“In Hollywood, the question you get asked a million times is, ‘What wouldn’t you do to succeed?’ And your hunger is part of the deal with the devil,” said Roy in an interview with Deadline. “The horrible thing is that there’s an unwritten rule, an unspoken agreement, between anybody who arrives. Every single high school king and queen that arrives in L.A. knows what to expect. You do anything to get on because the riches, when they’re delivered to you, are profound.”
Skopek didn’t necessarily have stars in his eyes when he arrived in Southern California in September 2013. He was looking to escape small-town America, and Los Angeles seemed an inviting destination for a young bisexual man experimenting with his first taste of freedom.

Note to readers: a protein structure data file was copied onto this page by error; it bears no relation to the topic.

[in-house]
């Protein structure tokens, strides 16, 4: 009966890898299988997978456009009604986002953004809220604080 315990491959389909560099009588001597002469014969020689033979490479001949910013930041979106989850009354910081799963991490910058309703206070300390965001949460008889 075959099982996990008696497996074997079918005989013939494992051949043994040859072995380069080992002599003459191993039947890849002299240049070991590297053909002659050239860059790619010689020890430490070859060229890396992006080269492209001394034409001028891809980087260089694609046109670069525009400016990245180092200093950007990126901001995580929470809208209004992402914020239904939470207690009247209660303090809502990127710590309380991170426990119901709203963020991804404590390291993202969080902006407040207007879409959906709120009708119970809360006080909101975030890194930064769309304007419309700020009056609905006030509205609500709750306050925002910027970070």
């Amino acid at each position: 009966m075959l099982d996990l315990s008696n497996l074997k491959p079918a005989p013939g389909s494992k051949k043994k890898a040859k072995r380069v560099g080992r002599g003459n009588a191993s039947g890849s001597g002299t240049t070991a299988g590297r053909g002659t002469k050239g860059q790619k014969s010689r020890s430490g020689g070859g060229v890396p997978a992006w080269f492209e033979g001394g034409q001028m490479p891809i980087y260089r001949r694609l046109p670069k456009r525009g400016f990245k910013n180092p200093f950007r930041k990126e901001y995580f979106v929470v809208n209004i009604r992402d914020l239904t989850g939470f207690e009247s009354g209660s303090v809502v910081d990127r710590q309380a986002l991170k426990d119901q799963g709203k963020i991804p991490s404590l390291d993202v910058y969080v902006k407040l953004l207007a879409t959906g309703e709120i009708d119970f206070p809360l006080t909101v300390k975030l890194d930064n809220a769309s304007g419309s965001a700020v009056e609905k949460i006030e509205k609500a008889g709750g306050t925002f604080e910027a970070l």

After the Halloween party, Skopek began receiving text messages from a middle-aged computer technician inviting the newcomer to lunch in downtown L.A. The man seemed friendly enough, and interested in Skopek. At the time, Skopek was unaware the man had been arrested in 2000 on charges of sexual exploitation of a child in Georgia, though never prosecuted.
The man invited Skopek back to his Flower Street apartment — a place with an arcade-like setting, with a pool table, Xbox game console and boxes of unopened iPhone accessories, Skopek said. Other young men begin arriving, music started playing, a neighbor dropped by, and the man began furnishing Skopek with the party drug Molly.
At some point, Skopek says, he found himself passed out on a bed and awakened to the man raping him. “I felt so dirty,” Skopek recalled. “I just wanted to go home and take a shower.”